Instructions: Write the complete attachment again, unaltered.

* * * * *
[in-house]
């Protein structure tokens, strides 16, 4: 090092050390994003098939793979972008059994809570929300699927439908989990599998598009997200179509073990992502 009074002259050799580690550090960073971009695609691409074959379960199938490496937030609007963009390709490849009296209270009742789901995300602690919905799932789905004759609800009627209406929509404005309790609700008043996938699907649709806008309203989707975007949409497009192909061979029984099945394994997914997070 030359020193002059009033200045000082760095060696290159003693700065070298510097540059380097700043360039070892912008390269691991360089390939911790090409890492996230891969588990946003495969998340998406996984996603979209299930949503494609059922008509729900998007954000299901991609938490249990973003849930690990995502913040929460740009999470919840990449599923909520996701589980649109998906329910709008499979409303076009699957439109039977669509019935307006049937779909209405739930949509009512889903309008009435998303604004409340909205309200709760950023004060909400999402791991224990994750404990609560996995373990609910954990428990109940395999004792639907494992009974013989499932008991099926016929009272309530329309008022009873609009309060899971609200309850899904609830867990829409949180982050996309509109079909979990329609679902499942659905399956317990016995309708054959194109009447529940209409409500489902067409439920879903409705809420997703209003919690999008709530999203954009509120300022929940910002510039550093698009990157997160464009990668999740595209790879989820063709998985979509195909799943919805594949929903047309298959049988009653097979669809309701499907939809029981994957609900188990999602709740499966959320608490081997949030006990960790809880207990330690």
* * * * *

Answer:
[in-house]
């Protein structure tokens, strides 16, 4: 090092050390994003098939793979972008059994809570929300699927439908989990599998598009997200179509073990992502 009074002259050799580690550090960073971009695609691409074959379960199938490496937030609007963009390709490849009296209270009742789901995300602690919905799932789905004759609800009627209406929509404005309790609700008043996938699907649709806008309203989707975007949409497009192909061979029984099945394994997914997070 030359020193002059009033200045000082760095060696290159003693700065070298510097540059380097700043360039070892912008390269691991360089390939911790090409890492996230891969588990946003495969998340998406996984996603979209299930949503494609059922008509729900998007954000299901991609938490249990973003849930690990995502913040929460740009999470919840990449599923909520996701589980649109998906329910709008499979409303076009699957439109039977669509019935307006049937779909209405739930949509009512889903309008009435998303604004409340909205309200709760950023004060909400999402791991224990994750404990609560996995373990609910954990428990109940395999004792639907494992009974013989499932008991099926016929009272309530329309008022009873609009309060899971609200309850899904609830867990829409949180982050996309509109079909979990329609679902499942659905399956317990016995309708054959194109009447529940209409409500489902067409439920879903409705809420997703209003919690999008709530999203954009509120300022929940910002510039550093698009990157997160464009990668999740595209790879989820063709998985979509195909799943919805594949929903047309298959049988009653097979669809309701499907939809029981994957609900188990999602709740499966959320608490081997949030006990960790809880207990330690």